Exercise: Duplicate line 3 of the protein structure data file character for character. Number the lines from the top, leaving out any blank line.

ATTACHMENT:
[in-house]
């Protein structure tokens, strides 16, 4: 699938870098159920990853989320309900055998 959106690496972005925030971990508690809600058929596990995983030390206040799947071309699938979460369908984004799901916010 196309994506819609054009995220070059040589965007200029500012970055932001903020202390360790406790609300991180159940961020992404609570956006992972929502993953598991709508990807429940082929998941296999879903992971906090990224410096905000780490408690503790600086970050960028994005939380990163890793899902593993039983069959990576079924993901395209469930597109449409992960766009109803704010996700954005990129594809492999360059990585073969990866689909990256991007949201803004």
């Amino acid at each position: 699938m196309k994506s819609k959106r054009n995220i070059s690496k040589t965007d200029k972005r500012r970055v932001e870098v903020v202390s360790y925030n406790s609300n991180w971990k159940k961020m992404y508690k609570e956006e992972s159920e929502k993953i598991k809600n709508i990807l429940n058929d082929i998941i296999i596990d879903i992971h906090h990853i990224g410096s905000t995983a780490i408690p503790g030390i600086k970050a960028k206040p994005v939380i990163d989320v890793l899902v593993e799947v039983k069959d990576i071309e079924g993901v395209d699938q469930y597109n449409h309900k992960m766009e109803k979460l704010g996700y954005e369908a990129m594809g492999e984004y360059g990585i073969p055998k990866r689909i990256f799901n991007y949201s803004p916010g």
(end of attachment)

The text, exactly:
């Amino acid at each position: 699938m196309k994506s819609k959106r054009n995220i070059s690496k040589t965007d200029k972005r500012r970055v932001e870098v903020v202390s360790y925030n406790s609300n991180w971990k159940k961020m992404y508690k609570e956006e992972s159920e929502k993953i598991k809600n709508i990807l429940n058929d082929i998941i296999i596990d879903i992971h906090h990853i990224g410096s905000t995983a780490i408690p503790g030390i600086k970050a960028k206040p994005v939380i990163d989320v890793l899902v593993e799947v039983k069959d990576i071309e079924g993901v395209d699938q469930y597109n449409h309900k992960m766009e109803k979460l704010g996700y954005e369908a990129m594809g492999e984004y360059g990585i073969p055998k990866r689909i990256f799901n991007y949201s803004p916010g």